I first read about using sorrel with fish in a history of English cooking cookbook and then later learned that it’s a traditional part of French cooking when it comes to seafood…specifically salmon. The recipe for Sorrel Sauce I’ve loved the most is found at the (a nice website to use in general). The only alteration I make to the recipe is I use any white wine rather than vermouth. However, another recipe I may try is Salmon and Sorrel Troisgros which adds the flavor of mushrooms.

The wonderful thing I’ve discovered about the Sorrel Sauce is that a little goes a long way. While it is made from butter and cream, a small amount of it makes all the flavor difference. Also, you can adapt it’s use for Alaskan purposes. Since most of the salmon we bring home from setnetting is canned, I’ve used the sauce to elevate my salmon patties to a gourmet meal…and most importantly, the teenager will even eat them!

I guess my obsession and promotion of the simple sorrel plant has come full circle. I was asked to provide the sauce recipe for the Southside Farmer’s Market’s weekly newsletter this week!

Feel free to include your own recipes this week and let me know how your harvest is going!



5 Responses to “In My Alaska Garden: Eating the Harvest”
  1. UgaVic says:

    First- glad you gave in and saw the Dr….sometimes yah just have to do it!! Hope the durgs kicked in even more and the cough disappears. (Don’t play with those coughs…my mom ended in the hospital doing what you did and she is normally very healthy, along with two friends having to take some REALLY strong drugs and breathing treatments for a few weeks to rid themselves of a nasty one….be careful)

    I too discovered sorrel not to long ago. Next year the garden will have a long row dedicated to it. Given the fresh salmon that seems to be part of our lives here in Alaska it seems the totally correct thing to do!!

    Rhubarb is a favorite in this household so I will have to investigate those recipes. I saw a recipe yesterday for almond rhubarb coffee cake I need to hunt down too!

    As I have let our food serves get much too low in all areas we too are eating a lot out of the garden just to keep some variety. Hopefully I can get things ordered so as to stock up in the next month or so!

    I seem to continue to be behind the curve on catching up on posts but hopefully in the coming weeks a new computer and more time will allow for more timely comments. Keep the garden/cooking posts coming!! A nice break from all the political crap I am afraid we will have to wade through in the coming month plus!

  2. Zyxomma says:

    Linda, I was unaware that you’ve been diagnosed with Type II diabetes. There’s diabetes up and down both sides of my family, but my blood sugar level is perfect. Why? I do not eat sugar, limit my intake of fructose, and, after reading Wheat Belly, by William Davis, MD (a cardiologist who healed himself of diabetes), quit eating wheat.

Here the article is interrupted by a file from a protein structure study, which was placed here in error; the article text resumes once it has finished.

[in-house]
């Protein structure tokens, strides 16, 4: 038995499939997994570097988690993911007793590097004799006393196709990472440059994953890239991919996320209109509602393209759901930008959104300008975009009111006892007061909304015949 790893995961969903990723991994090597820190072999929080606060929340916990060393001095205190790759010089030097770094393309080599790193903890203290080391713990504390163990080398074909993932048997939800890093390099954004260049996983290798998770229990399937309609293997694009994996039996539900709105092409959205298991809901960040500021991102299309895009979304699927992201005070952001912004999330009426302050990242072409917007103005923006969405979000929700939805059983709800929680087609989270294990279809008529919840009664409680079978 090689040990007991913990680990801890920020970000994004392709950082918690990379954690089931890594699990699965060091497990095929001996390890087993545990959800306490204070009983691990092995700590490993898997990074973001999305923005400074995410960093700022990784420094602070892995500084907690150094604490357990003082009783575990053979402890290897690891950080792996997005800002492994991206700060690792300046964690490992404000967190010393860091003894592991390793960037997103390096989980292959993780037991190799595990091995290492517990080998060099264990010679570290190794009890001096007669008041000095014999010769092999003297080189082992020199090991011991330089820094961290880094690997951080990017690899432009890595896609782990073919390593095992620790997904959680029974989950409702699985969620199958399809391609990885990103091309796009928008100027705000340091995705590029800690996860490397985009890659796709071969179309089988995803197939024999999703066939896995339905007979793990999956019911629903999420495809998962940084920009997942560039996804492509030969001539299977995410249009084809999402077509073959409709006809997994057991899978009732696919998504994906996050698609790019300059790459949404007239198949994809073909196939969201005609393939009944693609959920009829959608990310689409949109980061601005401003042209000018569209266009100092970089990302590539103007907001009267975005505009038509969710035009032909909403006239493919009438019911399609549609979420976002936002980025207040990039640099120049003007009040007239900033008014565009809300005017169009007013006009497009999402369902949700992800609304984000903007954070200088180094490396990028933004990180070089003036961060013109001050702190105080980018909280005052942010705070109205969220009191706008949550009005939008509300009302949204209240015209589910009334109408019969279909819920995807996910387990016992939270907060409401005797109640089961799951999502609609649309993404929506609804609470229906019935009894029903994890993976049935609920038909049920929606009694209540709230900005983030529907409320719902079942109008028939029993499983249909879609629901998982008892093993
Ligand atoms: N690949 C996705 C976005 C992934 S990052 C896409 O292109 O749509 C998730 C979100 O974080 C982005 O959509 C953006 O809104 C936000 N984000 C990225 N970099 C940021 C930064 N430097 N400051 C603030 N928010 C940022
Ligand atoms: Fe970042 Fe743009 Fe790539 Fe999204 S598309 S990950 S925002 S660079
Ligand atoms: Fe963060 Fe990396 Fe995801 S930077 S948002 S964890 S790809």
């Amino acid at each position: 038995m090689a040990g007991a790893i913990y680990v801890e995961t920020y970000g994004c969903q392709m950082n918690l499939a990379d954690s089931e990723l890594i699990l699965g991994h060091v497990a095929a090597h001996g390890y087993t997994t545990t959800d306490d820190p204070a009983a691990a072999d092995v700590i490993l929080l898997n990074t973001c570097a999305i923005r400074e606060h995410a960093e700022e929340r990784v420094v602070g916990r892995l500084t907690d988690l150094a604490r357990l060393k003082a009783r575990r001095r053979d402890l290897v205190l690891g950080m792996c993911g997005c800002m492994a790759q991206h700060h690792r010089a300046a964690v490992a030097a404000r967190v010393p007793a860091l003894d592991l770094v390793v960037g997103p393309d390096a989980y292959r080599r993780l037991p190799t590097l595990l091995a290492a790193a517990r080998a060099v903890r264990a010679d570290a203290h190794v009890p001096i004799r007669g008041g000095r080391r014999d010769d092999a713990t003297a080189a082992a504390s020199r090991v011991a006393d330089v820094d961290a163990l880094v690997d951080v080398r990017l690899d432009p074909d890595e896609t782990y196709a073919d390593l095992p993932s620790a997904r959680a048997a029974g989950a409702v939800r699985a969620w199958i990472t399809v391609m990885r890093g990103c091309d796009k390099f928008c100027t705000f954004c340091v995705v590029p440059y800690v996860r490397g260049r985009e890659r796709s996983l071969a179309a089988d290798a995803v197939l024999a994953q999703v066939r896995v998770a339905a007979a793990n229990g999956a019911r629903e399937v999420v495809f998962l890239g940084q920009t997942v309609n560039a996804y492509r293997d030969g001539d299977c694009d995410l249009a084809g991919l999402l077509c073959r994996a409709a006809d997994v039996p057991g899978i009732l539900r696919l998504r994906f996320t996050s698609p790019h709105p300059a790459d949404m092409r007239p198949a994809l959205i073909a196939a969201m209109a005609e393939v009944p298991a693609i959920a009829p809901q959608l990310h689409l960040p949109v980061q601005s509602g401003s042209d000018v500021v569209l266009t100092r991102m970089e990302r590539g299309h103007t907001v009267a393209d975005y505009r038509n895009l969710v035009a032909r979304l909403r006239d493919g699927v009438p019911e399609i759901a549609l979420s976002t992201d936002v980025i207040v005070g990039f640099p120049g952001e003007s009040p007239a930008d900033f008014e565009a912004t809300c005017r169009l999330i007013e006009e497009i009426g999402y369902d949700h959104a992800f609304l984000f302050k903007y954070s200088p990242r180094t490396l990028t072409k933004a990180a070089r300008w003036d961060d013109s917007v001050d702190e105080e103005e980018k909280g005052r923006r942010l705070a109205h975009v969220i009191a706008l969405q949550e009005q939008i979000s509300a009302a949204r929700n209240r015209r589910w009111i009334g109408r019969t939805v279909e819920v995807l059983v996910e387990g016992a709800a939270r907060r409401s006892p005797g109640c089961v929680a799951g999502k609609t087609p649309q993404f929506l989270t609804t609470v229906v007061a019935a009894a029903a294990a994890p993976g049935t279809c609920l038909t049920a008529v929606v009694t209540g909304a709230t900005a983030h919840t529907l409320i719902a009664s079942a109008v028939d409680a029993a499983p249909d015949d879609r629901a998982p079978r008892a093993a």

The wheat we eat — even when it’s whole grain and organically grown — is not our grandmother’s wheat, or even our mother’s wheat. It’s been hybridized till it has more chromosomes than a human, and is a dwarf (18″) plant with an enormous seed-head. It CANNOT survive in the wild. It’s much, much higher in gluten than previous iterations of the plant. Worst of all (from my viewpoint), it codes for novel proteins that cross the blood-brain barrier and bind with opiate receptors. After one week wheat-free (it’s now been five weeks), my cravings for sweets disappeared.

    That said, your muffins look beautiful. I wouldn’t eat one, but I’m on an island off the other edge of the continent, so I don’t think you’re offering.

    I, too, am a devotee of sorrel. I don’t eat salmon (or other meat, dairy, fish, or eggs), so I use it in salad and to lend its unique lemony flavor to veggies.

    Health and peace.

  3. Elsie says:

    Linda, I always love to see what’s going on in your garden.

    I’m sorry to read about you being so sick for so long, but I’m glad you are on the mend. Poor Morrigan, though!

    Those are some tasty-looking recipes there, too.

    I hope you are back to feeling much better very soon.

  4. COalmostNative says:

    Wow. Hope you feel normal soon! I envy both of your gardens- mine got hailed on, then the heat/ no rain… I’m waiting until next year to grow my own, and am enjoying the farmers markets.

  5. benlomond2 says:

    plums finally ripe enough , so started making plum jam yesterday.( yes, there will be a shipment to Pi and co.).. wife got me more jars, so will continue on today.. still overwelmed with tomatoes, may try canning some next week, found receipe for fried green tomatoes,will try today. still picking raspberries and pears, scared the poop out of a deer the other nite…hehehehe she was heading for the plum tree, when I jumped out the door and chased her down the side yard, neighbr’s dog started to bark, and she went backand forth several times before I moved aside and let her pass, to escape down the other side of the house…. chortle.. hope she learned her lesson !

    hope you start feeling better, linda.. Gin and Tonic works wonders.. Gin to kill germs, and the quinine in the tonic water takes care of the maleria..